Institute for Patient- and Family-Centered Care: 2011 Survey of Paid Patient and Family Leaders

The Institute for Patient- and Family-Centered Care (IPFCC) has issued the results of its 2011 survey regarding paid positions within health care systems and organizations as patient and family leaders.   The IPFCC advocates for the participation of patient and family leaders on health care organizations’ quality improvement oversight and implementation bodies, both through patient-family advisory councils as well as on internal quality improvement teams.  140 valid responses were received and analyzed.

Some of the findings from the survey include:

  • About half (48%) of those in a paid patient/family role had been previously employed in a health care setting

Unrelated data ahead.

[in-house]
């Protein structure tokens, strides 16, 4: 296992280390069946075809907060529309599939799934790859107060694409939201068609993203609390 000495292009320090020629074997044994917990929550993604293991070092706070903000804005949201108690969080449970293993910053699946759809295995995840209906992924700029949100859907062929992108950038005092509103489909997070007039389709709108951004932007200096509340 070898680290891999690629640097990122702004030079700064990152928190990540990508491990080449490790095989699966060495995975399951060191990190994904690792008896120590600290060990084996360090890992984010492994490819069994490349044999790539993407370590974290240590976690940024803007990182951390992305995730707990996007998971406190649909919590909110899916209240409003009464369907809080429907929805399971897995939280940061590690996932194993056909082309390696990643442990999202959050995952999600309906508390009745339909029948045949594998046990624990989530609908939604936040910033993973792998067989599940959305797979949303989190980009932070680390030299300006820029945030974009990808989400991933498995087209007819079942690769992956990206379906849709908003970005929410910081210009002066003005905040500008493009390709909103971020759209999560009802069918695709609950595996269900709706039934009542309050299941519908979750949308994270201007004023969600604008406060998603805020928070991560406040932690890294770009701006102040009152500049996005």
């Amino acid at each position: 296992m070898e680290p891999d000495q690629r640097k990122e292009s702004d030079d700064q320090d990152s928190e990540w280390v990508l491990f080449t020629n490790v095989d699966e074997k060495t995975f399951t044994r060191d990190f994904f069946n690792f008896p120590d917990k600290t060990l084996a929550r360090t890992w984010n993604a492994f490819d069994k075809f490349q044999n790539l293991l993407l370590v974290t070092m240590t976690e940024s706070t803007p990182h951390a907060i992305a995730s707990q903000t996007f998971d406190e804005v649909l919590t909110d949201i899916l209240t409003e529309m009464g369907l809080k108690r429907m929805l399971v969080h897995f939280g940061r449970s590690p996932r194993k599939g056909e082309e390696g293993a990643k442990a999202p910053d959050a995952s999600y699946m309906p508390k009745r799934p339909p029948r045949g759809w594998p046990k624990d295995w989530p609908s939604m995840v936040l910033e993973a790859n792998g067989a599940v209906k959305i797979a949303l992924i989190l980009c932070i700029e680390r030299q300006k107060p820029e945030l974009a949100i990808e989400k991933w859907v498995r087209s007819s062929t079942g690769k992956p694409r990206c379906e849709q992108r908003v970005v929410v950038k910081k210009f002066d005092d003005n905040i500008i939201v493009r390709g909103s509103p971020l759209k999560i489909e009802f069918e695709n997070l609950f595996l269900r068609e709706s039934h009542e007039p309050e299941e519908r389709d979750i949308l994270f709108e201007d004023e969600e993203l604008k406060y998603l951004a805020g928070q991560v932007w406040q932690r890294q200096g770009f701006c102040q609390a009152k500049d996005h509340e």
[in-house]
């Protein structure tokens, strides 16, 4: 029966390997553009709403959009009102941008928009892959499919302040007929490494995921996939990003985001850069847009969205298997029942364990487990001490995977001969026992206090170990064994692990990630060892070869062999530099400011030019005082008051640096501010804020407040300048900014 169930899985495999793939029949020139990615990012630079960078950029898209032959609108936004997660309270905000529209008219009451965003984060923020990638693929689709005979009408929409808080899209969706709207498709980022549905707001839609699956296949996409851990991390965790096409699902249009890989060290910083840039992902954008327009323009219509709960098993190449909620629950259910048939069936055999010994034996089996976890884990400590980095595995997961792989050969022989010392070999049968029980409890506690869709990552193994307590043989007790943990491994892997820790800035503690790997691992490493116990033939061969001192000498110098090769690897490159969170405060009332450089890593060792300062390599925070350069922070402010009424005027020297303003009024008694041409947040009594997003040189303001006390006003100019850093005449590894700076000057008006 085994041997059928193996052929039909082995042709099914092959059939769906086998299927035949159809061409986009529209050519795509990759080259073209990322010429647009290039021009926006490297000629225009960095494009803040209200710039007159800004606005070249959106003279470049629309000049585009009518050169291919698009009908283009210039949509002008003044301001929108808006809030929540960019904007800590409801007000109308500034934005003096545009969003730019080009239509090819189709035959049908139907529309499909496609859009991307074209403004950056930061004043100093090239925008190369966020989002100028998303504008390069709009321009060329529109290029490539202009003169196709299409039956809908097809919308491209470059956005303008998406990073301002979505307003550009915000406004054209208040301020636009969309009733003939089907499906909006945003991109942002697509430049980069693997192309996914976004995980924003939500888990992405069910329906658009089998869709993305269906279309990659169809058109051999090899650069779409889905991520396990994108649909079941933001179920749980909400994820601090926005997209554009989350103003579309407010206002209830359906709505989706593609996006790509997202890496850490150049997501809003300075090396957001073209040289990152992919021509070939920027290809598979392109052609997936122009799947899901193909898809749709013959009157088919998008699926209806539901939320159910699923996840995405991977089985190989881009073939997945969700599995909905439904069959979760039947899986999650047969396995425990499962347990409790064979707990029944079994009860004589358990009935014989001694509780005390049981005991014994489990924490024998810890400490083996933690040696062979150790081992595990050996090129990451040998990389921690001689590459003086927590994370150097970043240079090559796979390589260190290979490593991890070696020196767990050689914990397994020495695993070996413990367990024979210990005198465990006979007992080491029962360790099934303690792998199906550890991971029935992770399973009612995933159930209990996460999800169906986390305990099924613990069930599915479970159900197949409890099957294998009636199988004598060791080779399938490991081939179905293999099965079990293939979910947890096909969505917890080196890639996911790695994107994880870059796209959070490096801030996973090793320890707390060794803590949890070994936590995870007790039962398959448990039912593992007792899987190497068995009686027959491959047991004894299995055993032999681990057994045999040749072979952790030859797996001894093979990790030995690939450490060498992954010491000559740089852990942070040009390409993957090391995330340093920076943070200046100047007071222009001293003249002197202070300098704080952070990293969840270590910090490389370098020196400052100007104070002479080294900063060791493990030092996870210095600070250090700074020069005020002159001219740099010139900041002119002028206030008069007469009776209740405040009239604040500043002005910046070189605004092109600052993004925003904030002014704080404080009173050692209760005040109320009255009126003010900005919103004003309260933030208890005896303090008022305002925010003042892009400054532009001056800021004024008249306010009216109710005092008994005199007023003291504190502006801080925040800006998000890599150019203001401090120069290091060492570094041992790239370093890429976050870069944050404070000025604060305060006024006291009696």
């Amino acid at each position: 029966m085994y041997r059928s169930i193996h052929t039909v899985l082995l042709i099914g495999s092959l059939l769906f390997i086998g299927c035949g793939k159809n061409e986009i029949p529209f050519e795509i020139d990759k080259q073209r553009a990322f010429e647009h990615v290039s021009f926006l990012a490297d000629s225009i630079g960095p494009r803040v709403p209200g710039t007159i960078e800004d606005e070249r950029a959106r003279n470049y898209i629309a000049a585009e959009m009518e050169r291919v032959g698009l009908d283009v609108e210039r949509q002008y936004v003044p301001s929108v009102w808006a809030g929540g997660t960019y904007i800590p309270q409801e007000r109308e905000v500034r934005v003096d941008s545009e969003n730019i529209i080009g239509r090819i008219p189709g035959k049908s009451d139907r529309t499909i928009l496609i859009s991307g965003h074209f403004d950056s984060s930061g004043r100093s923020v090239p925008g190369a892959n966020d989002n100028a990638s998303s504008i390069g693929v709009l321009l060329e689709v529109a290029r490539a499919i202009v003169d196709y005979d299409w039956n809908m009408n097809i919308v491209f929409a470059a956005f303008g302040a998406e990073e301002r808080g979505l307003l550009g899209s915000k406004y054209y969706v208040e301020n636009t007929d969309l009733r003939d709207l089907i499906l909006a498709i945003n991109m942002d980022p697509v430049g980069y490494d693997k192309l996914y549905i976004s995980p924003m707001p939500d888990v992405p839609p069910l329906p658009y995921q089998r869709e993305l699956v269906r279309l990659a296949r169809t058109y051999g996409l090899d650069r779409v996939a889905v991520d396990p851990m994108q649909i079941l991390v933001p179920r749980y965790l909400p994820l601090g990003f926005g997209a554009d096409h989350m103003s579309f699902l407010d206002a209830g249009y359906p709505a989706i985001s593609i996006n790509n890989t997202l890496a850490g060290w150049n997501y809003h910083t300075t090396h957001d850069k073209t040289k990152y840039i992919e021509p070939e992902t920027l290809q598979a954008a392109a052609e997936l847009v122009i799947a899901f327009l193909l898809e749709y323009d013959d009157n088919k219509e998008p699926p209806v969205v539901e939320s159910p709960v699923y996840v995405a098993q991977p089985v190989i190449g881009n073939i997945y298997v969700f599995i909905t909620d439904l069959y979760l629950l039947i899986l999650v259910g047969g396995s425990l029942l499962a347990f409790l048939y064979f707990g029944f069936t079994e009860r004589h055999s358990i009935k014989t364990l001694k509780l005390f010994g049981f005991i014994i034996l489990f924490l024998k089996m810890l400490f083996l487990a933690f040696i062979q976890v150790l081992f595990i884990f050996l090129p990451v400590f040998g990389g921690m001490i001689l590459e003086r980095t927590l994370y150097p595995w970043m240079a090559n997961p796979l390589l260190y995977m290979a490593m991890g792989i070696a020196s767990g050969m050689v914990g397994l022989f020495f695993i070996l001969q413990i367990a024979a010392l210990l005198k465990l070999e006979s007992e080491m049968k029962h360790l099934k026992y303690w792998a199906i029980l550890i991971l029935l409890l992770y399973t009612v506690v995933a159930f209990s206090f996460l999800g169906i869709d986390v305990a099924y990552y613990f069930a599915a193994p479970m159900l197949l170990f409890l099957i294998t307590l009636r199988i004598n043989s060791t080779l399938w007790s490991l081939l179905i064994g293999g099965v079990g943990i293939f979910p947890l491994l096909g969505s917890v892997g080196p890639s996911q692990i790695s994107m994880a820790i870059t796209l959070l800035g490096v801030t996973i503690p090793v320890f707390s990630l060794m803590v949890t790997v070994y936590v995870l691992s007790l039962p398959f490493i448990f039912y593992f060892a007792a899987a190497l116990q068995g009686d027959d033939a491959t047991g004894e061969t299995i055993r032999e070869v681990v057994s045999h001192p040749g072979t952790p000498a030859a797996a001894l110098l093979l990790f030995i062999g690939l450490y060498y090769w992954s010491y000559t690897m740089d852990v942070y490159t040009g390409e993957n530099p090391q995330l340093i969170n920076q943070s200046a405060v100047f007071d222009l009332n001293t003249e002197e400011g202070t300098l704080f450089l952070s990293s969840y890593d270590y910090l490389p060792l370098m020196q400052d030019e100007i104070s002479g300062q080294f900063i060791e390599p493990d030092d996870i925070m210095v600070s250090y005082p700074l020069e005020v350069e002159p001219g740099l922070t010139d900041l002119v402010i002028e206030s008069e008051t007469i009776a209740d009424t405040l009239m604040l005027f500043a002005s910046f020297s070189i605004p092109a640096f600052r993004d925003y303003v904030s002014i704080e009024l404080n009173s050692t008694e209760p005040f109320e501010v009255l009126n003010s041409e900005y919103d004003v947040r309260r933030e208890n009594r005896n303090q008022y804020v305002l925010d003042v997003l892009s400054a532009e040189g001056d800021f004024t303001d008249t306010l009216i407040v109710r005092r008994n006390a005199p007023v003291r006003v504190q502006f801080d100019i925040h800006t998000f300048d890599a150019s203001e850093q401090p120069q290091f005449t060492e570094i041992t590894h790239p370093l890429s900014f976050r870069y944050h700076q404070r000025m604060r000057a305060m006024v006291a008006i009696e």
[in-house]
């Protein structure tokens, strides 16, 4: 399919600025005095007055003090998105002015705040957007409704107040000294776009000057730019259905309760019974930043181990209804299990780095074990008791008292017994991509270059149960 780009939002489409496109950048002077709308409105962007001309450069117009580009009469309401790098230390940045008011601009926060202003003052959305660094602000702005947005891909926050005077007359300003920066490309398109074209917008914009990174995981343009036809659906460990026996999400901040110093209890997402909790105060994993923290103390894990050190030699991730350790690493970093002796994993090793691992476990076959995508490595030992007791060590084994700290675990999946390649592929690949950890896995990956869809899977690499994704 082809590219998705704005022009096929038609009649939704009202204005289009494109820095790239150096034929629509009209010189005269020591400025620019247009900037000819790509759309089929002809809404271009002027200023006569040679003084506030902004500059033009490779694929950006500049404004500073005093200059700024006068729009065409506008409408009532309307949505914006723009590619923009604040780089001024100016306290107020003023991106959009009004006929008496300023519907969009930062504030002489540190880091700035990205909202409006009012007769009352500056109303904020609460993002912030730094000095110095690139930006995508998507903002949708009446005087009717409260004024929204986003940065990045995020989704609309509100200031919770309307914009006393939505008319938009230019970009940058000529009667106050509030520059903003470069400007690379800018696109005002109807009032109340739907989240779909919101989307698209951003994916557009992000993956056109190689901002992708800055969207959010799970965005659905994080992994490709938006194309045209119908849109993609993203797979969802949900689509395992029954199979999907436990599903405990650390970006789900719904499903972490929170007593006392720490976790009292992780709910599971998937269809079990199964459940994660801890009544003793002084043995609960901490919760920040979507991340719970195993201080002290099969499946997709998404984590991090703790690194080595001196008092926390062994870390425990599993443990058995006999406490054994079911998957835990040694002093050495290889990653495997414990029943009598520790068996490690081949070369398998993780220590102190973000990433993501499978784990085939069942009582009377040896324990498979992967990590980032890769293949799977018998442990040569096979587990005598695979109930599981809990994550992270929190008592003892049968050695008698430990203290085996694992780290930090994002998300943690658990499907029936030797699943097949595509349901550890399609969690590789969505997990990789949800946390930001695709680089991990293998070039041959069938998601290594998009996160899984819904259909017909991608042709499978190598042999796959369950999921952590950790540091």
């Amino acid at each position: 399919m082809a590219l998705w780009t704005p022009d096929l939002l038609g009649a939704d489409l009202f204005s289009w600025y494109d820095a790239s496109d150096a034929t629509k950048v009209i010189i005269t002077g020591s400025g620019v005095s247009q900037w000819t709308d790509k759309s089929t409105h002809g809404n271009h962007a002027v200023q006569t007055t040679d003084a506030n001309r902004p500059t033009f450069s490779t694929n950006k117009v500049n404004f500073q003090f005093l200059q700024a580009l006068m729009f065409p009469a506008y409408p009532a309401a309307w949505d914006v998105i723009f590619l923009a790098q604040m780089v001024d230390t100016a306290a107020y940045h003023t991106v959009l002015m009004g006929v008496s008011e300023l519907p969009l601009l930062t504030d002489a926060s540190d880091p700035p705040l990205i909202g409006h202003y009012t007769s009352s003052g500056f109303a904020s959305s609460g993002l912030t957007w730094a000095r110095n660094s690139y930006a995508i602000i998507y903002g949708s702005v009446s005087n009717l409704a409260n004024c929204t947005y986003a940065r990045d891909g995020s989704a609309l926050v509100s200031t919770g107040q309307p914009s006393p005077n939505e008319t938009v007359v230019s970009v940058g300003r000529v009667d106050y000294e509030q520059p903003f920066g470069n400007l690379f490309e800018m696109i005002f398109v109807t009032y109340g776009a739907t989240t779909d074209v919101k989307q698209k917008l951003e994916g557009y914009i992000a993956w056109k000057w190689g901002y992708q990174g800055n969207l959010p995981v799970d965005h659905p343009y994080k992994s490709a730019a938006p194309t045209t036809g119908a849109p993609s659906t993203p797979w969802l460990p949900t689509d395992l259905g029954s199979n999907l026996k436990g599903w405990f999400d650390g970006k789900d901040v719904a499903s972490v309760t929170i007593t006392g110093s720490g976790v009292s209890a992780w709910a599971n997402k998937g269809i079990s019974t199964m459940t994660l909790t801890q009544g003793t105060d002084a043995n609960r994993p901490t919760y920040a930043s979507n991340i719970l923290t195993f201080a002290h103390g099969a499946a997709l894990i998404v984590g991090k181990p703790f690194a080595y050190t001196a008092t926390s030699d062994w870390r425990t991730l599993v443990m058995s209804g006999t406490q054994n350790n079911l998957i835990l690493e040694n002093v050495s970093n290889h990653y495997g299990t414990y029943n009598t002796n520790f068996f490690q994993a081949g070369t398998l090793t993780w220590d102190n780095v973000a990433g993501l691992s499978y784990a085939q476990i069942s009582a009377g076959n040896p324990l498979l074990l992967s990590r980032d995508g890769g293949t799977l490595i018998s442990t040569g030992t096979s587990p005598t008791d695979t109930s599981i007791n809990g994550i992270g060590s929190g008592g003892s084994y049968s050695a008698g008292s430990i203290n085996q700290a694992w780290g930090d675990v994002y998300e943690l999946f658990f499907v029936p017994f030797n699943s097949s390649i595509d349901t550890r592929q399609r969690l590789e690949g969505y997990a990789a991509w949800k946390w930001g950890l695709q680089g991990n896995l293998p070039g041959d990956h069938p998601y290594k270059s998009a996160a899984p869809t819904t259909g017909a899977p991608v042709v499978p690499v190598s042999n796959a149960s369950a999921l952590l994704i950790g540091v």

• Just a little over half (55%) have full-time positions
  • One-fifth (22%) has been in their position for less than a year, 22% had been in the position for one to two years, and 33% for three to five years.
  • The individuals in these paid patient/family positions are highly educated, with 3.5% having doctorate level degrees, 43% having masters degrees, and 47% having college degrees.
  • The paid positions are most often in a patient- and family-centered care organizational department (29%), with 11% in administration and 6% in a quality department.
  • More than half (54%) focus on pediatric patients and only 13% focus on adult services.
  • The top challenges these individuals face are changing the culture within the entire organization (42%), funding./budget (36%), not enough time to implement initiatives (33%), moving to the next level of patient- and family-centered care (30%), and resistance to change from nurses and other staff (28%).

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